End Date: Saturday, July 27, 2019
A Mexican Wolf that has just been collared for purposes of tracking, Arizona, February 2018. Image: Jenna Miller/Cronkite News
Perhaps no other animal in North America has been as controversial as the gray wolf, which once numbered in the millions on this continent. Massive reductions of wolf populations began with the arrival of European settlers. Today, wolves continue to be central in debates about the American ecosystem. Preservationists and environmentalists usually argue for their protection and renewal, while ranchers and their advocates often argue for reduction if not their elimination. The exhibition investigates the biology and history of the Mexican Wolf, focusing on the human/wolf relationship.
End Date: Sunday, June 30, 2019
Unidentified Diné Man and Manuelito,
New Mexico Territory, ca. 1867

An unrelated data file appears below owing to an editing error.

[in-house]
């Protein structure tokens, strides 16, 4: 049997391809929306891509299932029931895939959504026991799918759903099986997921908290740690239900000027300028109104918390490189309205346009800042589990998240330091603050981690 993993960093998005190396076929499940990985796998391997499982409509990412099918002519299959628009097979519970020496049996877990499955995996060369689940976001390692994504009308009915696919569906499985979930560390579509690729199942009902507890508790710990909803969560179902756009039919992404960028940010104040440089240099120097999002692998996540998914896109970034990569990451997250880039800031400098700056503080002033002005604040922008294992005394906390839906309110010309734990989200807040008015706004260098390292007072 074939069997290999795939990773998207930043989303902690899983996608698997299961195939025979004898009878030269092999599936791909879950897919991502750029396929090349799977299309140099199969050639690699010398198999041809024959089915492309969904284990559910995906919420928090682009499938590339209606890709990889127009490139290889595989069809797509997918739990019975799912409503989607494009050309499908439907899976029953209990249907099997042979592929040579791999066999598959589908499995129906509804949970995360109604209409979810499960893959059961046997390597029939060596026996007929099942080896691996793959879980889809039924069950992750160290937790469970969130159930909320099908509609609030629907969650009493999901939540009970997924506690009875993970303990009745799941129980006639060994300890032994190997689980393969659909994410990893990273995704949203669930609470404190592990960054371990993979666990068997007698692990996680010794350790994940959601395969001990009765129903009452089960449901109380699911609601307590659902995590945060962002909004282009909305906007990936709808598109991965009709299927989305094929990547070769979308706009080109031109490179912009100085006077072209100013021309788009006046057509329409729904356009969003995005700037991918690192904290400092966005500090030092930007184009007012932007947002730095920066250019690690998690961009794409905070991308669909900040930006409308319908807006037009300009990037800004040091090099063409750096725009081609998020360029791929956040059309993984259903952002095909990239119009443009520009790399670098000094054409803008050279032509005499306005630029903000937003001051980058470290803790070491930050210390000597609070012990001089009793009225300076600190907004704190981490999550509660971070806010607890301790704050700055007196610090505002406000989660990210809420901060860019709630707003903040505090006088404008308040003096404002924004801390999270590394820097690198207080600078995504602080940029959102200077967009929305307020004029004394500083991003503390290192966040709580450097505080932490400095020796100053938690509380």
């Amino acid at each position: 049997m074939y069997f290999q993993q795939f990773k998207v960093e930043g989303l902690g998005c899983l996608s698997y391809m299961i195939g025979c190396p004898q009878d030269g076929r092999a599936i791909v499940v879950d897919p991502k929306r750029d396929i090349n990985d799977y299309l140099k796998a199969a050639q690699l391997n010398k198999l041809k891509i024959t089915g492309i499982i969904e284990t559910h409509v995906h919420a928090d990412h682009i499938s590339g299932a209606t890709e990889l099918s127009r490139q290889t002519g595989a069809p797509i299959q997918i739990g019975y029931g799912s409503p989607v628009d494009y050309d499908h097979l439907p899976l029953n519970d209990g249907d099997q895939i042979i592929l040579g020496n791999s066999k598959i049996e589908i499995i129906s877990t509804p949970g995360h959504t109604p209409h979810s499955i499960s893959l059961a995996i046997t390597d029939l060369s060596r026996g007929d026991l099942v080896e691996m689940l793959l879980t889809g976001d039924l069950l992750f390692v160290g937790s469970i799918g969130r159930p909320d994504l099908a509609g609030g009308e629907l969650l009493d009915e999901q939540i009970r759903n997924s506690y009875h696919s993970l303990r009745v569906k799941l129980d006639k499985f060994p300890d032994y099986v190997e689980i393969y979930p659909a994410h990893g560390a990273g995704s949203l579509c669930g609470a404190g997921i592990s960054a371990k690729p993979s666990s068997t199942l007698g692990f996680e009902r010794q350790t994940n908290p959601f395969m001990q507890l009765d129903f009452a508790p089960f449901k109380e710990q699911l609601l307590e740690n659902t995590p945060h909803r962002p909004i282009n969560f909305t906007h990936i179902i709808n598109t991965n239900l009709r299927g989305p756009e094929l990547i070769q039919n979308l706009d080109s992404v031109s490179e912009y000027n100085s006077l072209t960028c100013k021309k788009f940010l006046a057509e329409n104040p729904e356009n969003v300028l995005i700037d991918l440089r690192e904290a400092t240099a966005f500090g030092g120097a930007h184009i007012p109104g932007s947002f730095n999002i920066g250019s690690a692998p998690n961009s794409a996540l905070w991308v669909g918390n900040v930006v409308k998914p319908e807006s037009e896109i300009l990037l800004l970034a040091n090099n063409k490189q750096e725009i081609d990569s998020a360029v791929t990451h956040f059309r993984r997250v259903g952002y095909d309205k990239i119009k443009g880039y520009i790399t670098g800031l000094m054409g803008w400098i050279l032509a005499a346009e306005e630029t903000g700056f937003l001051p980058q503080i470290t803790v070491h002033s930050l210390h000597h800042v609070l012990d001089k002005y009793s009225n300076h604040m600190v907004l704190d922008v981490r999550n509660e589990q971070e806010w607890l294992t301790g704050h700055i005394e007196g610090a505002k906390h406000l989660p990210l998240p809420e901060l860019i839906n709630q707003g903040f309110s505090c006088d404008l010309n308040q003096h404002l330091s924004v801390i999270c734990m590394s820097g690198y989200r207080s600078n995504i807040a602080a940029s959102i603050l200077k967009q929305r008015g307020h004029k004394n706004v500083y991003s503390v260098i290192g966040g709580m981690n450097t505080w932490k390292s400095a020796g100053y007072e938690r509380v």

By Nicholas Brown & Son
Diné, meaning “The People,” is how the Navajo refer to themselves. The Diné comprise the largest Indigenous nation in North America. Diné Bikéyah, also known as The Navajo Nation, stretches across Utah, Arizona, and New Mexico; at more than 27,000 square miles, it is larger than 10 of the U.S. States.
In 1598 the founding of the Spanish colony of New Mexico changed the lives of the Diné forever, marking the beginning of the often-violent changes brought by settler colonialism. In 1848 the U.S. Army arrived in New Mexico territory, and in 1864 the U.S. government forcibly removed the Diné from their homeland to an impoverished tract of land known as
the Bosque Redondo in eastern New Mexico. This exhibition observes the 150th anniversary of the signing of the Navajo Peace Treaty, which took place on June 1, 1868, after the Diné insisted on being allowed to return home. The Diné are the only Native Nation to successfully use a treaty to retain their homeland.